Enterprises worth their salt typically use a set of standard key performance indicators (KPIs) to evaluate progress, but there are limits to the effectiveness of these measures in improving or predicting future performance. According to Harvard Business Review, the top KPIs in sales include average annual quota and quota attainment average. The former describes the dollar value of the quota, averaged across quarters, and the latter describes the percentage of time quotas were achieved across an organization or team.
While these KPIs do provide a backward-looking snapshot of a salesperson’s performance, they do nothing to help the salesperson or manager understand the everyday behaviors that are responsible for the outcomes. But what if managers could understand which daily activities are correlated with successful outcomes, intervene earlier for employees who are falling behind, and encourage employees to adopt best practices to improve individual sales performance?
That’s where people analytics comes in. It’s the missing link between real-time work behaviors and quarter-end lagging indicators such as KPI metrics. Ultimately, predicting outcomes and improving productivity allows companies to course-correct before quarterly results come in.
People analytics, an emerging big data technology, draws on aggregated, anonymized data from email, calendar, and other company-specified datasets, to help employees and executives understand how time is invested, and if it’s paying off with increased sales. Put simply, the data helps managers recognize why some employees are not meeting their KPIs and how to best coach them towards improvement. In the absence of these data, managers cannot provide fact-based coaching toward practices that bolster sales within their own organizations.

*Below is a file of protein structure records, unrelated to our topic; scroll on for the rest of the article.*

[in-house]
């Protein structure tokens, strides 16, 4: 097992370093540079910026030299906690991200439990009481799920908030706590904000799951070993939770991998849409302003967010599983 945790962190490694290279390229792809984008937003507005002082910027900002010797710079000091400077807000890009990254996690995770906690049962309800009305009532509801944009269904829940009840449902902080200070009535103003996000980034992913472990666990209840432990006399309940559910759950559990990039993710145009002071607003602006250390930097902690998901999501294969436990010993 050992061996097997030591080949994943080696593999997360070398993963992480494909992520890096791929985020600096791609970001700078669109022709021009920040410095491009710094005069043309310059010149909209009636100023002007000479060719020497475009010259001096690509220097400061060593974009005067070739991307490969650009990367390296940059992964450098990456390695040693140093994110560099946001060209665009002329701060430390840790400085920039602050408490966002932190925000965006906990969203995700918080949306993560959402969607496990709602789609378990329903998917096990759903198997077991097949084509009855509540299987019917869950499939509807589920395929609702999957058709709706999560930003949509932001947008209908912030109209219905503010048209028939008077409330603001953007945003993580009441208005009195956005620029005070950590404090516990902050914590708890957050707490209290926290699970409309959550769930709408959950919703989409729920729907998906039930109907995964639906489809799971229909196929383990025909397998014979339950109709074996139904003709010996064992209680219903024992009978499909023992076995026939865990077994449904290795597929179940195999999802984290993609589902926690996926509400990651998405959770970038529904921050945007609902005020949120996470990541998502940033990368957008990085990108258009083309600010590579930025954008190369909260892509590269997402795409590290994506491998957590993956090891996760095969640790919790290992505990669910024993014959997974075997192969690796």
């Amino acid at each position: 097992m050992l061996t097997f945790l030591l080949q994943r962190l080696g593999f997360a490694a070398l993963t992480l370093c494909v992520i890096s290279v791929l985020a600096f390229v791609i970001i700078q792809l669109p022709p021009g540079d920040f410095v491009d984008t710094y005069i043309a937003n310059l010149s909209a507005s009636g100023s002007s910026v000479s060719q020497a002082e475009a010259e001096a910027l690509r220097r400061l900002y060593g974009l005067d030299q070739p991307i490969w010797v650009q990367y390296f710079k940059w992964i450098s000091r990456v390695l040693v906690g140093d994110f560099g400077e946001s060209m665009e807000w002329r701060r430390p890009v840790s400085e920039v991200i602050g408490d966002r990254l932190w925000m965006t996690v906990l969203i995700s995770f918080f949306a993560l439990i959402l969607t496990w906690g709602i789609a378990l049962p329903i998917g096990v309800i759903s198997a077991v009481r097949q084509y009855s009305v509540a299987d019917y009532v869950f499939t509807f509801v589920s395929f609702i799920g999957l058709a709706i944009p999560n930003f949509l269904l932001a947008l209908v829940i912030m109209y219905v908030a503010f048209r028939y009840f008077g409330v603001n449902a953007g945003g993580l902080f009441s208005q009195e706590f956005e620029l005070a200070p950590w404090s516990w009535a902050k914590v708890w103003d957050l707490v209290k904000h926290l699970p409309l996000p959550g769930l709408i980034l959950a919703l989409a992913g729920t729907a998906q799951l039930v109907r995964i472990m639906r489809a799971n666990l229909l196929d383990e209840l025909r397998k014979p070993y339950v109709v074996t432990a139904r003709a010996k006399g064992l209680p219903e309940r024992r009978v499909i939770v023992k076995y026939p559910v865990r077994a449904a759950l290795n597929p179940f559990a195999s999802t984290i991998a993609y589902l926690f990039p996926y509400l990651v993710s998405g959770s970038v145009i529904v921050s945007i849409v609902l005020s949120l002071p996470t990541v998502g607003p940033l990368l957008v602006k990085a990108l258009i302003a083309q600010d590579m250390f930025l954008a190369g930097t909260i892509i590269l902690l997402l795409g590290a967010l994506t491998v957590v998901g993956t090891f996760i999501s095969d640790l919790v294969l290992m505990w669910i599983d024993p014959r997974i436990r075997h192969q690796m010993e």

Imagine, for example, that an underperforming salesperson misses his quota target for the quarter. What options does a manager have? She can coach him based on her observations or experience, or she can reprimand or dismiss him. The latter options aren’t particularly enticing, especially given the high price of attrition.
But there are limits to observations and experience in coaching employees. Without actual data around how the salesperson spends his time or communicates with clients, managers are left to inference, self-reporting, and past experience that might not translate to the employee’s current circumstances. Equipped with real-time, company-generated data, managers can coach employees around specific behaviors that are proven to work within their own organization.
Here’s how people analytics metrics can be paired with standard KPIs to drive sales and improve coaching.
According to data garnered through people analytics, salespeople who consistently meet their quota spend 25 percent more time with customers than underperforming salespeople. This in and of itself isn’t particularly earth-shattering. We assume that when salespeople invest quality time building a relationship with and understanding their customers, it pays off. But by looking at the data over time, we see an interesting trend around when top salespeople invest that time.
High performers invest most of their time with customers at the beginning of the quarter and taper communications by the end, as their internal communications ramp up. Investing time at the start of the quarter allows them to build foundational trust and understanding and facilitate necessary internal communications after that customer rapport is established. This trend was repeated across industries and geographies. Also, customers who received significant attention from a salesperson at the beginning of the quarter spent more overall.